Proving that growth and jobs, the mantra of the Federal Government, are happening in western Sydney, is Parramatta’s office vacancy rate, which at 5.6 per cent is one of the lowest in the country.

It comes as offices are converted into residential and older buildings are being sold to new investors with plans for bigger, brighter towers.

The vacancy rate is down from 7.4 per cent in July 2015 and the prime vacancy rate is even lower, tightening to just 1.7 per cent, the lowest prime vacancy rate across all Australian office markets. The reduced vacancy can be attributed to the absence of supply and the wait for new developments to be completed.

According to the latest Knight Frank Parramatta office market brief, Parramatta’s extremely low prime vacancy rates remain trending below the 10-year average of 3.1 per cent.

“While some tenant displacements stemming from change of use withdrawals resulted in modest negative net absorption in 2014, the result is now positive in 2015,” the report says.

One of the biggest tenants is Western Sydney University which has pre-committed to the entire 1 Parramatta Square (1PSQ) development as sole tenant, while the NSW Department of Education has recently announced it will be pre-committing to the entire 105 Phillip St development, with 1,800 staff relocating from Sydney CBD.

Another new site is the former Cumberland Newspapers headquarters, located at 142 Macquarie Street, Parramatta, which has been designed by PTW Architects, in association with Collins and Turner and landscape architects McGregor Coxall.

The developer is Dyldam​ and the property sits at the edge of the CBD, is close to both the Parramatta River and surrounded by several significant heritage sites.

The design features three mixed-use towers, a 60-storey residential tower along with an additional 35 level and a 25 level building.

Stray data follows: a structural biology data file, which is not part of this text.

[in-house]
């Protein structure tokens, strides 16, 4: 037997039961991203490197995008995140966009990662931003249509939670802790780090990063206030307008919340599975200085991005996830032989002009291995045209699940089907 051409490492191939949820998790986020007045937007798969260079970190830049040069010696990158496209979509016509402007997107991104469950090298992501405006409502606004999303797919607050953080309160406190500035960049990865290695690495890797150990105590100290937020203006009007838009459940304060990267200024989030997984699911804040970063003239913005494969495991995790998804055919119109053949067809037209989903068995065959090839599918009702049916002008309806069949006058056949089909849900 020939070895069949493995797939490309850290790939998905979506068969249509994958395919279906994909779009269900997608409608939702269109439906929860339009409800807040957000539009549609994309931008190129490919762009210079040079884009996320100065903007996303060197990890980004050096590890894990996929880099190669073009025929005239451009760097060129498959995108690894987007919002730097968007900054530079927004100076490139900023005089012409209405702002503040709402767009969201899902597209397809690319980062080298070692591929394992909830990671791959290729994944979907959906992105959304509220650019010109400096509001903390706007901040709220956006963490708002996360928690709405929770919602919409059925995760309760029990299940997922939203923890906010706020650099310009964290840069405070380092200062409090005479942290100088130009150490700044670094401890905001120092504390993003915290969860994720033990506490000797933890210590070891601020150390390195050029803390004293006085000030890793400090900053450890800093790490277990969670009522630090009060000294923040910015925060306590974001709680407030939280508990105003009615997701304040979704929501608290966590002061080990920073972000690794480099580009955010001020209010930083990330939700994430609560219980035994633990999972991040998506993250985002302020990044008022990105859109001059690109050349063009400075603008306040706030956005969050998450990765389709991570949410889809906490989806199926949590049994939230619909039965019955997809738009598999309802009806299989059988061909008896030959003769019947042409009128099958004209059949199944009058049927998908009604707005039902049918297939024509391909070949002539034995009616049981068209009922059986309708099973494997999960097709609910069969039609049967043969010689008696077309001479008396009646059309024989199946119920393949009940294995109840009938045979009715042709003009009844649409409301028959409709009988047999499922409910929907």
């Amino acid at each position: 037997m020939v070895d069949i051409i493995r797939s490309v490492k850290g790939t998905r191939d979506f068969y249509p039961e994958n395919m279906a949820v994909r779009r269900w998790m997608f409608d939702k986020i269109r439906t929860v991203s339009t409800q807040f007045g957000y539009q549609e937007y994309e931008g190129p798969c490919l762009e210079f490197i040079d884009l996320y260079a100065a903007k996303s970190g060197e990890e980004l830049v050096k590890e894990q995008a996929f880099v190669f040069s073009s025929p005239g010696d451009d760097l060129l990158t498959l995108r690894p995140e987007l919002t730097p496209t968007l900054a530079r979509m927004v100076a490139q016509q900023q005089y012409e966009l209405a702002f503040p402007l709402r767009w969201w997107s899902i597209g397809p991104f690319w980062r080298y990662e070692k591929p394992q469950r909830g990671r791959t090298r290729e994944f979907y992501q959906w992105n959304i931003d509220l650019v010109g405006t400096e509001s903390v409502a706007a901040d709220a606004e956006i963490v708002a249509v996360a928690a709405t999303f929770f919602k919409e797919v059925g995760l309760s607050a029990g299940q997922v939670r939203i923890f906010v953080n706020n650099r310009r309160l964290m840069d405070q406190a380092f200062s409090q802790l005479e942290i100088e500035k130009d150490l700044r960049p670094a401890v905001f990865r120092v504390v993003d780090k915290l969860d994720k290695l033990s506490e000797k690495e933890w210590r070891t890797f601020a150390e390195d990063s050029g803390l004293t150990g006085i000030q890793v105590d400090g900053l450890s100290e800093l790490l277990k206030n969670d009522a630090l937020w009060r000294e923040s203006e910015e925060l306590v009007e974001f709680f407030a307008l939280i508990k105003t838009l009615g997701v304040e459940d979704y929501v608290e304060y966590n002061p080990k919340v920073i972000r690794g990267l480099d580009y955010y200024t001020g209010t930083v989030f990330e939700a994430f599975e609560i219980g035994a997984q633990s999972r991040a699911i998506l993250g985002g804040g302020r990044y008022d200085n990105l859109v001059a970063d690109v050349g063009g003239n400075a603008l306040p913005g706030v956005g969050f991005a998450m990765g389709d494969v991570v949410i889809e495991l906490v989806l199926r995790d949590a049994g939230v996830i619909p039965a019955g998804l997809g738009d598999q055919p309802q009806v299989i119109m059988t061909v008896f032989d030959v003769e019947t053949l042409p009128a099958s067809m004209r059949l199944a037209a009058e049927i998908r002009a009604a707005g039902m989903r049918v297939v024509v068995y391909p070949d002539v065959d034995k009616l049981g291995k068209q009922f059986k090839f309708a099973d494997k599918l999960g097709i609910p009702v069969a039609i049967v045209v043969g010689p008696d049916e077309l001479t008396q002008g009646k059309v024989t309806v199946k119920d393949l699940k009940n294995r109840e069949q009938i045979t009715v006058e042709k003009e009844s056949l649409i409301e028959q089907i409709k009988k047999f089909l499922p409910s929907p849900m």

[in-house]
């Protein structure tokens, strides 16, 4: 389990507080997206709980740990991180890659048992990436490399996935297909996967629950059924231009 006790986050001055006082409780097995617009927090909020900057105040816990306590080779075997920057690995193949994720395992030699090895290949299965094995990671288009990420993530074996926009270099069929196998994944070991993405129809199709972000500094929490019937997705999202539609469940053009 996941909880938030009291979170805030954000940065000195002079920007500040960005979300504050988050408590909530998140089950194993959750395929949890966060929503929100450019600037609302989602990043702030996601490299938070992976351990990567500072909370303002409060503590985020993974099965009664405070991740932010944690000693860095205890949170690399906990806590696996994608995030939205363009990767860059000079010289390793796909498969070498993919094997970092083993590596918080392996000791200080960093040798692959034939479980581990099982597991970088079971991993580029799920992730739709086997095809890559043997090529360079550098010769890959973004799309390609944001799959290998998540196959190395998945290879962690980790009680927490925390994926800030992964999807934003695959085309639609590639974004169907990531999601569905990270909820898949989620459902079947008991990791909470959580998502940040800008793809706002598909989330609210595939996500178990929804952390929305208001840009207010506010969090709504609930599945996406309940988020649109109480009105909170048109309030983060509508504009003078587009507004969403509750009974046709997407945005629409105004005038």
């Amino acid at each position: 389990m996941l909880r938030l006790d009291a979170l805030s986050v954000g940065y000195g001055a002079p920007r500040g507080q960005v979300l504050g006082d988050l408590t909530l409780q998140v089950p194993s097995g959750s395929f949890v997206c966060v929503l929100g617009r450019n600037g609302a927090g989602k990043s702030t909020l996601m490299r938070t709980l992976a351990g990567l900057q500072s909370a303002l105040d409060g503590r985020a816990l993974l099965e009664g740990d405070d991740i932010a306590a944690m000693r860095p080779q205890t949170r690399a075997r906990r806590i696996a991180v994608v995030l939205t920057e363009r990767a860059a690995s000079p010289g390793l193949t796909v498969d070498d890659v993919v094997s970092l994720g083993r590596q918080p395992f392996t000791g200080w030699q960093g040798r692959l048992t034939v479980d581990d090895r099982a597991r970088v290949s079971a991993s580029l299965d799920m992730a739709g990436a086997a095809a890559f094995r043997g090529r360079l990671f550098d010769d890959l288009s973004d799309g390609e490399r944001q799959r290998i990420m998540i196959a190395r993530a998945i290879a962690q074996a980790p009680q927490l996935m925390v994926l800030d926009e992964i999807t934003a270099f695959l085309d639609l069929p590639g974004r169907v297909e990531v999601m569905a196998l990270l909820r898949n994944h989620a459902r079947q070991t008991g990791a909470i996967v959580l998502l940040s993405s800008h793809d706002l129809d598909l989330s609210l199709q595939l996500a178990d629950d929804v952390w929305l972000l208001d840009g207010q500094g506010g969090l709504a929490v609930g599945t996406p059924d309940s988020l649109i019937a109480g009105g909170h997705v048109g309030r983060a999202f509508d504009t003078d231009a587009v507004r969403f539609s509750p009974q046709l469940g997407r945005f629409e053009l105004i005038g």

Even with the new developments, vacancy rates are expected to remain relatively tight over the next two years.

Matt Whitby, Knight Frank’s group director head of research and consultancy, said leasing activity in the prime market is restricted by a lack of vacant space, with stock levels for large prime spaces (750 square metres-plus) being very limited, except for pre-lease space available in the Parramatta Square development.

He said HSBC at 10 Smith St is renewing its lease at its current premises, probably due to the severe under supply of prime spaces available in the market.

“The limited availability of prime grade office stock has driven tenants to secondary grade space to satisfy their tenancy needs. As such, refurbished secondary assets justify strong rental growth, and these refurbished spaces are a key requirement for many large tenants,” Mr Whitby said.

“Secondary net face rents currently average $350 per sqm per annum, a strong annual increase of 4.5 per cent. Secondary incentives continue to remain stable at 20-25 per cent net, however moderate downward pressure is expected over the next two years.”

In order to supplement the strong population growth in Western Sydney, office withdrawals are expected to pick-up further over the next few years, with 14-20 Parkes St on the market for sale (an example of this growing trend), which is an office site proposed for residential, mixed-use conversion.

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